Our return trip was uneventful but what caught us by surprise was being welcomed by George when we exited Harbourfront. He was supposed to come along with us but had to pull out due to a medical appointment. We had drinks with George and he sent us home. Such amazing generosity and friendship! If anything, I'm really grateful for all the wonderful friends, old and new I get to make in my cycling adventures.

It looks like I have to re-do this trip again, at least for George as he still remains a Kundur Goondu.


It was a privilege to meet Clarence. He was a keyboardist of the rock band Speedway in the 1980s. They were a very popular group and their song Come Sail Away captures the spirit of freedom we enjoy on ships or bikes...

Sunday, April 7, 2013

Its about freedom...

Pic - Transport for London

Much has been said about the joys of cycling and in fact, University of British Columbia Professor John Halwell, happiness expert & economics scholar, states that the happiest cities all have a high number of cyclists. The Nordic countries for instance - Denmark, Holland etc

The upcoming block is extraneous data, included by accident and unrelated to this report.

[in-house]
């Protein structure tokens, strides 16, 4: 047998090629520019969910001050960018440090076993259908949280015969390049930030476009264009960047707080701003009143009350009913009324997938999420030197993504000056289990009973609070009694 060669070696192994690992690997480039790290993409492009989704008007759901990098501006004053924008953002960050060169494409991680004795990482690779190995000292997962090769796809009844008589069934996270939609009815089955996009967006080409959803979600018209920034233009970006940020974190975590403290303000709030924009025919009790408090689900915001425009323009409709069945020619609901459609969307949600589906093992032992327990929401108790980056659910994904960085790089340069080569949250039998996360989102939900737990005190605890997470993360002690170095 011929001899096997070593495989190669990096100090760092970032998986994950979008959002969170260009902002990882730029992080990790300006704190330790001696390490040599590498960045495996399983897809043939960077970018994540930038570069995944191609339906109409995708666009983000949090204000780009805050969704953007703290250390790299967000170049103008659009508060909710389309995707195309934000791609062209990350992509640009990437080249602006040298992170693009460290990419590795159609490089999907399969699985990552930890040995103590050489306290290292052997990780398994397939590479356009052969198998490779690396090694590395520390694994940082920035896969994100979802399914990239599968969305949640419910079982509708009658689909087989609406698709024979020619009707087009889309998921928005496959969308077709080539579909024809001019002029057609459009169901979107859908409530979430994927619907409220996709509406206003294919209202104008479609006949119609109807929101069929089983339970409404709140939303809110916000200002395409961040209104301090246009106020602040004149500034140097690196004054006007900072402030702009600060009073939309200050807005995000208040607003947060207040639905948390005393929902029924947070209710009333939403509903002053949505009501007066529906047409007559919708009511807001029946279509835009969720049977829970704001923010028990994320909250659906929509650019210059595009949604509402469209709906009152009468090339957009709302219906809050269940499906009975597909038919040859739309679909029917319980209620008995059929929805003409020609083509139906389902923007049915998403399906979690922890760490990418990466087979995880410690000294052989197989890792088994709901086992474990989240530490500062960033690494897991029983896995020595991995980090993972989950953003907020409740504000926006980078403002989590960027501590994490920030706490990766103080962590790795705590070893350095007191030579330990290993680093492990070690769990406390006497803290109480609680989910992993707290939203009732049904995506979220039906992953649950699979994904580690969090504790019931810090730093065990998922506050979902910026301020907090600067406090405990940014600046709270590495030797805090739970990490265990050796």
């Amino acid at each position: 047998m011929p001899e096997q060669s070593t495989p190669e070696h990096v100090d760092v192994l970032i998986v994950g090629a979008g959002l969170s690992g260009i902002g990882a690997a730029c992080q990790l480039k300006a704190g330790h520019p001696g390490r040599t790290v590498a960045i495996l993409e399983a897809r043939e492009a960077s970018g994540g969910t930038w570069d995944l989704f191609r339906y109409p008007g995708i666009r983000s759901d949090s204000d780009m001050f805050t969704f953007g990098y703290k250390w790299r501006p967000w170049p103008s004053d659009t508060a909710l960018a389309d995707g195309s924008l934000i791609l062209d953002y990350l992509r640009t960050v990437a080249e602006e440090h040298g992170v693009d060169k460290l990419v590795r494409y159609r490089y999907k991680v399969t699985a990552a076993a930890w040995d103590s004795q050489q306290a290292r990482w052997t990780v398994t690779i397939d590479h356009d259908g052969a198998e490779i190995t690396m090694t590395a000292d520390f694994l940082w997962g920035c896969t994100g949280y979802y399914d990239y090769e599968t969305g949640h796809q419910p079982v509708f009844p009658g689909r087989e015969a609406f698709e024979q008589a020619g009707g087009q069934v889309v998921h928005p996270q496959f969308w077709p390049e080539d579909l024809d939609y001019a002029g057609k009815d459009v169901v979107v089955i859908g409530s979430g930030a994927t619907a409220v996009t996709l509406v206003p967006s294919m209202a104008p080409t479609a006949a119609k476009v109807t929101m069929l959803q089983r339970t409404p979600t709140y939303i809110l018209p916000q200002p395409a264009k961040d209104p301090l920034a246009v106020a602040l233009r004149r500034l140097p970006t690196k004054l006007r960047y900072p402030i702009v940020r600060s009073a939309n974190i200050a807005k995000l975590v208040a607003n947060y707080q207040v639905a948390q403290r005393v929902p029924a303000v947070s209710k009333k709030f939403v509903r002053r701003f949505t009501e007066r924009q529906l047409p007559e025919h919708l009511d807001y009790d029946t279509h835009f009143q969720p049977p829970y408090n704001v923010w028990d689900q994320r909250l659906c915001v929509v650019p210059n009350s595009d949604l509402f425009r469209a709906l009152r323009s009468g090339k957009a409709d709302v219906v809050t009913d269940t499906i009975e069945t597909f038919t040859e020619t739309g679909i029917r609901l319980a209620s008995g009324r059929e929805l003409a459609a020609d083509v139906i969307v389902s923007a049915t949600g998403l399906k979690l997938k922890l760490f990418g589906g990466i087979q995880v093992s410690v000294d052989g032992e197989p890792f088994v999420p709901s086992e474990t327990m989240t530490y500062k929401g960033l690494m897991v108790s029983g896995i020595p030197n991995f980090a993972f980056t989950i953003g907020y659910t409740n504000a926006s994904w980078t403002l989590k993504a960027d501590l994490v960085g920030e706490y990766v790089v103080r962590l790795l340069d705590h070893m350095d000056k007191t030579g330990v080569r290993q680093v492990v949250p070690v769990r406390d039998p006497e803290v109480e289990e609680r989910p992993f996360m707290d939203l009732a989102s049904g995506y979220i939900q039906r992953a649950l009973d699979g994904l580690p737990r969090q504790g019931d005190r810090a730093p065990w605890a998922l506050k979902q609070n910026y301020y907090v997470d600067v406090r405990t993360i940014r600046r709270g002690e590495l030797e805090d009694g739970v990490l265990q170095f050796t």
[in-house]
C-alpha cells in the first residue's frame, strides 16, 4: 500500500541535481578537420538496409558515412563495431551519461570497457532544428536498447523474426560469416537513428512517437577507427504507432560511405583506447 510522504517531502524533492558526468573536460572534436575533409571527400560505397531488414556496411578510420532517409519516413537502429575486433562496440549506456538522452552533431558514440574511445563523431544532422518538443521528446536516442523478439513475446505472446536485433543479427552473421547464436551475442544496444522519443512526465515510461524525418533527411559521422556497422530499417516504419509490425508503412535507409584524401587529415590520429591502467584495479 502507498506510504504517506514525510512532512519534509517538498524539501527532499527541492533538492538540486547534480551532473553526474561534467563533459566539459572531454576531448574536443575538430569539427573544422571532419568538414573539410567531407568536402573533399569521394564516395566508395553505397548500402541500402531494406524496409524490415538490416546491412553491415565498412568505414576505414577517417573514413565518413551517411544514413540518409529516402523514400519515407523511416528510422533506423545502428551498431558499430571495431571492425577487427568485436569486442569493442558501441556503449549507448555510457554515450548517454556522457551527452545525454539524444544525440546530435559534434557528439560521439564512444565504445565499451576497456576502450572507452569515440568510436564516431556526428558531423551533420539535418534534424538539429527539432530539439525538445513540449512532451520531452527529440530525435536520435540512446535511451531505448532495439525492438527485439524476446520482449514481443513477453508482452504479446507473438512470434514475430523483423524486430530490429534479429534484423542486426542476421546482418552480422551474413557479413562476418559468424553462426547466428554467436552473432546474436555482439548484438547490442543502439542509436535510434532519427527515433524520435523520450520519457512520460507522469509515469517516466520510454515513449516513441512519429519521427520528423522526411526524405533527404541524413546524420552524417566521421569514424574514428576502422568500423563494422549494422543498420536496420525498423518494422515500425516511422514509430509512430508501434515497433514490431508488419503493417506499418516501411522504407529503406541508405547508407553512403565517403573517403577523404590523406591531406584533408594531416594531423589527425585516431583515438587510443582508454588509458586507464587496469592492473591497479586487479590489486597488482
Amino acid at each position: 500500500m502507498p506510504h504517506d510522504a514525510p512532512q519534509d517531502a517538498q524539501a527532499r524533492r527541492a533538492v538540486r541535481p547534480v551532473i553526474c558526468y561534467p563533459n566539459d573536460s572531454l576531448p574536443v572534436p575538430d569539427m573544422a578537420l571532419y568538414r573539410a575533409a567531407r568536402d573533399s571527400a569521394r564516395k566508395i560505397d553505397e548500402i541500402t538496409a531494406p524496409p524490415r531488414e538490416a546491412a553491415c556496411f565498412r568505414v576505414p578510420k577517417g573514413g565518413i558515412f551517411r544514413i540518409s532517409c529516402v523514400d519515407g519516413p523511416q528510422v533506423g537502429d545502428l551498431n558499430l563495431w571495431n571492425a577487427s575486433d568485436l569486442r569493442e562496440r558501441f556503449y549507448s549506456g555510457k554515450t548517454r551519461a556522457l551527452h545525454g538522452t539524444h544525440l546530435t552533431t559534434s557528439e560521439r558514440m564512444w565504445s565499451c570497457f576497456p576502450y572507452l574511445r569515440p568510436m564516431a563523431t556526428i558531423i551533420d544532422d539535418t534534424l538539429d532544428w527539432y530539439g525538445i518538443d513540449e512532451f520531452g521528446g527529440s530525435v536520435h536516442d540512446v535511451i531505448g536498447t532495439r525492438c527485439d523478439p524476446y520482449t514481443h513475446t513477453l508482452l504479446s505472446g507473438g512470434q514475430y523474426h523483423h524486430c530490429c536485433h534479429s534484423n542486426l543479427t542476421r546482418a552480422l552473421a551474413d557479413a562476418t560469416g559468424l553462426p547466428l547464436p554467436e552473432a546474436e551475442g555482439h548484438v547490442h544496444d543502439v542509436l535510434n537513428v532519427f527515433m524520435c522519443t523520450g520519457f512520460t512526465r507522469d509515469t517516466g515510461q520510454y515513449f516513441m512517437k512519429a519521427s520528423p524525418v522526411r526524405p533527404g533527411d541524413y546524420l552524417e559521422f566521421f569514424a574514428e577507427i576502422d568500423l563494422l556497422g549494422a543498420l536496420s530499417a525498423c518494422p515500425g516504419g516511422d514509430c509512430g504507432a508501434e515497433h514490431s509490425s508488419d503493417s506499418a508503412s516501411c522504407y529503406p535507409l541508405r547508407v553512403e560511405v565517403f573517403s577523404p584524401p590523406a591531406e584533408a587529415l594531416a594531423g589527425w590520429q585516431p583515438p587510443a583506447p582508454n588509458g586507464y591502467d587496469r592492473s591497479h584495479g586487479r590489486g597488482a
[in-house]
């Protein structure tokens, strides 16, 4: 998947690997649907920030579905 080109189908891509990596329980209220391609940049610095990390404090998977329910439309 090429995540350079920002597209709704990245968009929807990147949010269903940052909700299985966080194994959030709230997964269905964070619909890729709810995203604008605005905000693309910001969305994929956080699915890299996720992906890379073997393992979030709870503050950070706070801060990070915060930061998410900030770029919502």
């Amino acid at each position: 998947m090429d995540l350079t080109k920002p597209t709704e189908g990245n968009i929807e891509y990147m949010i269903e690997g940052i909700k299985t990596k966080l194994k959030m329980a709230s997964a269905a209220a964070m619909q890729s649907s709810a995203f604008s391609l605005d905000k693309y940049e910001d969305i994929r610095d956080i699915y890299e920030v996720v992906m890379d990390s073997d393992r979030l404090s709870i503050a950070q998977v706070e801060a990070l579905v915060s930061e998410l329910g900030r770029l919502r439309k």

Perhaps it is the rhythm of cycling that gets us the high and Robert Penn, author of "Its all about the Bike - the pursuit of happiness on 2 wheels", writes:

“What’s important is the rhythm of riding a bike. That rhythm is happiness. It’s meditative.”

"Within 10 minutes of being on a bike, things that are immediately worrying you – that piece of work you haven’t finished – have been dismissed. Ride for 45 minutes and you hardly know what you were thinking about and then something else drops in – a line from a poem or something your child said.”

I don't know what the actual reason is but for me, its about freedom.  This short movie clip expresses my heart beat on what its all about. Check out the music too, its really special.

“Joy is the serious business of Heaven.” ~ C. S. Lewis

Cycling on Spore roads - Do you dare?

Pic by King H